In the AEC industry, tradespeople are what make the world go ‘round. From automotive technology and computer programming to carpentry and welding, tradespeople are highly skilled workers specializing in jobs that power our economy.
Electricians, plumbers, masons, medical technicians, mechanics, BIM technicians, welders, and precision machinists ensure the job gets done. These professionals not only draft and build the projects designed by architects and engineers, they maintain the complex infrastructure of our roads, cities, water systems, and power grids. Their skillset, knowledge, or ability keep our businesses, homes, and communities running.
Those of you reading this are very familiar with the current shortage of skilled tradespeople. It has far-reaching implications for worker safety and construction quality, as well as project costs and delays. With the existing workforce aging and retiring, the lack of interest from high school graduates is worrisome.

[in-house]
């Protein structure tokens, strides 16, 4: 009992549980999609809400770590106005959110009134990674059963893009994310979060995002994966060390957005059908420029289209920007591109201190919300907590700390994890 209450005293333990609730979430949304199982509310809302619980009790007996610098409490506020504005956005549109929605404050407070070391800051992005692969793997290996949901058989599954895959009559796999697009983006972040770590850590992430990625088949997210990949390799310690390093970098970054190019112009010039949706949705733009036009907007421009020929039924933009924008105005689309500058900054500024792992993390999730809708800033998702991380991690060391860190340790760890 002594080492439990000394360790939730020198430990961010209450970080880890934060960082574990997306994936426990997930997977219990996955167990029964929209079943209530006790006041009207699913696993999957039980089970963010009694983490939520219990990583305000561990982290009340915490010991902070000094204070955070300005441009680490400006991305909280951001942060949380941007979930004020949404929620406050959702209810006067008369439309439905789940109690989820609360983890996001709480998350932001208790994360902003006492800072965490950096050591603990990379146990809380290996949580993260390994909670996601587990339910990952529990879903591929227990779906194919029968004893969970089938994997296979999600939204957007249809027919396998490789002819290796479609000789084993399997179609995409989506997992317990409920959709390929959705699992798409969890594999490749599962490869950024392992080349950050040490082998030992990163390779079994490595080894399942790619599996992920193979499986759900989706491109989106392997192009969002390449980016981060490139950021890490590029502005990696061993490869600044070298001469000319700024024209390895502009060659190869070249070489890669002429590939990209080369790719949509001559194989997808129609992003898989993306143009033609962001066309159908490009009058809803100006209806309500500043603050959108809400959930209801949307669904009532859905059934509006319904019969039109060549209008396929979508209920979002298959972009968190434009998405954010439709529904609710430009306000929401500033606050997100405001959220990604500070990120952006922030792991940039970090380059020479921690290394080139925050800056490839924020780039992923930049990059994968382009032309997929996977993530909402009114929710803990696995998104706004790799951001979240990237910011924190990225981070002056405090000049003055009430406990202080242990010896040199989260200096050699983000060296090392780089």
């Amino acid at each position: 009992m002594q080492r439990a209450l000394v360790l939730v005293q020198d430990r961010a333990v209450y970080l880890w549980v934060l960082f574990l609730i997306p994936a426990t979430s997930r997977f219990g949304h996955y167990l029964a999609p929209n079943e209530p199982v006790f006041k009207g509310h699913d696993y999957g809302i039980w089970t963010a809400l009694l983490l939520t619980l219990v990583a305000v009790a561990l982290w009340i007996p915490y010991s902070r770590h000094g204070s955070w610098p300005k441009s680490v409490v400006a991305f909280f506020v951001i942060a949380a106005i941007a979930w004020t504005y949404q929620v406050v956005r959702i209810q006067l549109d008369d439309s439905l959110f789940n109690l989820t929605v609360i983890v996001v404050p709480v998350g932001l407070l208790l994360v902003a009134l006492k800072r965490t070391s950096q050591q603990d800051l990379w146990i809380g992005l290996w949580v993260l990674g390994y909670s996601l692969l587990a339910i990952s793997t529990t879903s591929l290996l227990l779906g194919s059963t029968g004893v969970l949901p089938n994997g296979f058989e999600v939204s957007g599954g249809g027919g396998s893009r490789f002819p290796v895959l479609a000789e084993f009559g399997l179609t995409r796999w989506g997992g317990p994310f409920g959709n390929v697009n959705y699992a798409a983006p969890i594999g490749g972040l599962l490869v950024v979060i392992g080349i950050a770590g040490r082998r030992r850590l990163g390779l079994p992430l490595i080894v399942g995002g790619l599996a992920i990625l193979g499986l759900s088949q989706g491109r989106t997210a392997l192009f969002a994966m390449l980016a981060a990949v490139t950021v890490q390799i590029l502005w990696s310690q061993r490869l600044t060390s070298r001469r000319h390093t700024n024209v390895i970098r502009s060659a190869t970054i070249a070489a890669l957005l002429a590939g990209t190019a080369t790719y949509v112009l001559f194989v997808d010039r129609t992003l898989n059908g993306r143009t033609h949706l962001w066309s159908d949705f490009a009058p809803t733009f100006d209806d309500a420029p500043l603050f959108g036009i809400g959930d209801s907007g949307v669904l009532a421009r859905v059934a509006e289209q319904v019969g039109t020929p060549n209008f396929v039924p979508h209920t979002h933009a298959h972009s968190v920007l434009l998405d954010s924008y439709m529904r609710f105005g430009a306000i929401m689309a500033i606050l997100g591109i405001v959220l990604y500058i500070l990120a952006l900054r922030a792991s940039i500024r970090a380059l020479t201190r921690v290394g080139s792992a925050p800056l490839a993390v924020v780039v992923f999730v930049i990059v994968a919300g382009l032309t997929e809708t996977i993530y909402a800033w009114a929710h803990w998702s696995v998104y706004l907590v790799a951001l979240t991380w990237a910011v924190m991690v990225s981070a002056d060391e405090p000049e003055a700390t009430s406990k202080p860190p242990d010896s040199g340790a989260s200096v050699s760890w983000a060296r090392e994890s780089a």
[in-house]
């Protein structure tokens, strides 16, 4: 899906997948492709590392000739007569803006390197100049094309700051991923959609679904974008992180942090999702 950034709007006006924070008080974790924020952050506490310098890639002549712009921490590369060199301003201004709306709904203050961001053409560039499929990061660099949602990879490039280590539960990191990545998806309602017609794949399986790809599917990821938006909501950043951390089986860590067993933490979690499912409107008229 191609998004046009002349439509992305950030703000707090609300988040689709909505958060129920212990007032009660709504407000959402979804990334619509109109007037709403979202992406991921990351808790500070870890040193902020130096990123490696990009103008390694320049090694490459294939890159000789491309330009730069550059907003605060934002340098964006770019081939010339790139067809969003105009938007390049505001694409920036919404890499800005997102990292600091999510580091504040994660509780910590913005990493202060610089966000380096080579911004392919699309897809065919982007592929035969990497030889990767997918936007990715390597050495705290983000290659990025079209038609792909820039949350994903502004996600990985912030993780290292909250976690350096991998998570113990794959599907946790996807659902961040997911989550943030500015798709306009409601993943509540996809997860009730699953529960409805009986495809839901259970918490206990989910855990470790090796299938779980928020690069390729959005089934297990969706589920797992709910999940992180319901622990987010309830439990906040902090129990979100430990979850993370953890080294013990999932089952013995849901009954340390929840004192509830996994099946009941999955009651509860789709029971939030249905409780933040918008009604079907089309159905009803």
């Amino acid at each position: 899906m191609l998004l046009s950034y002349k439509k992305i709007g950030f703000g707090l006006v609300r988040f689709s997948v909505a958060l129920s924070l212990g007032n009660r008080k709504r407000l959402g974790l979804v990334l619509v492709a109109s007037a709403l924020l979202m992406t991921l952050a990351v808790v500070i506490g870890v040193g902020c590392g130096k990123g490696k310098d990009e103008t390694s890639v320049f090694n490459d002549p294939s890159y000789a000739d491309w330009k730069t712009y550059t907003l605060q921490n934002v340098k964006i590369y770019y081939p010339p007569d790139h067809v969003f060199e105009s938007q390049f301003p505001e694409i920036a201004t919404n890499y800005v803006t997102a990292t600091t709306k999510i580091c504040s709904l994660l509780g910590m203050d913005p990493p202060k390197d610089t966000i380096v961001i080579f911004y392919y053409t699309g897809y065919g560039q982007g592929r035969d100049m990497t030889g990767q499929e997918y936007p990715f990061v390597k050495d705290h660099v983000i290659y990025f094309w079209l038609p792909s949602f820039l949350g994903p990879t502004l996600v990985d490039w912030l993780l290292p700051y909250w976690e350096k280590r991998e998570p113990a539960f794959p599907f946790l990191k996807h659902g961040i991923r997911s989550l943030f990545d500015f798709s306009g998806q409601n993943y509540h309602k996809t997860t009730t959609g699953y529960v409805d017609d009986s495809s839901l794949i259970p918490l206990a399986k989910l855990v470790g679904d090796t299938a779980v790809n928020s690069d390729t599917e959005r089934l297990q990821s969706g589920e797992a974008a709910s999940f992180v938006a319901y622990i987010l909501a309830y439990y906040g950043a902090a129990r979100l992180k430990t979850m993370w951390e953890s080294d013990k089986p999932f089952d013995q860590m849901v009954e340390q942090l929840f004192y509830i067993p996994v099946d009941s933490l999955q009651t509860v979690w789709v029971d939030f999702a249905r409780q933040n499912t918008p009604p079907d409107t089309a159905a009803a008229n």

Today is National Tradesperson Day, which calls for reflection on the generations to come just as much as it asks for recognition. Public schools rarely inform their students that trade school is a viable and professional alternative to college or university.
A college degree isn’t necessary to make a good living. On-the-job training and vocational schools provide for a precise path for a stable career. In skilled trade careers, apprenticeship programs provide the means to work immediately and earn viable certifications. Many students of a trade school or community college graduate with little or no debt. On top of all that, the inspiration and challenge of building something lasting and visible is incredibly rewarding.
And trades aren’t only in the building industry. There is always a need for metal fabricators, commercial truck drivers, carpenters, phlebotomy and pharmacy technicians, and automotive service technicians and mechanics. With so many advantages to a trade career, it should be considered a more viable option in the professional world.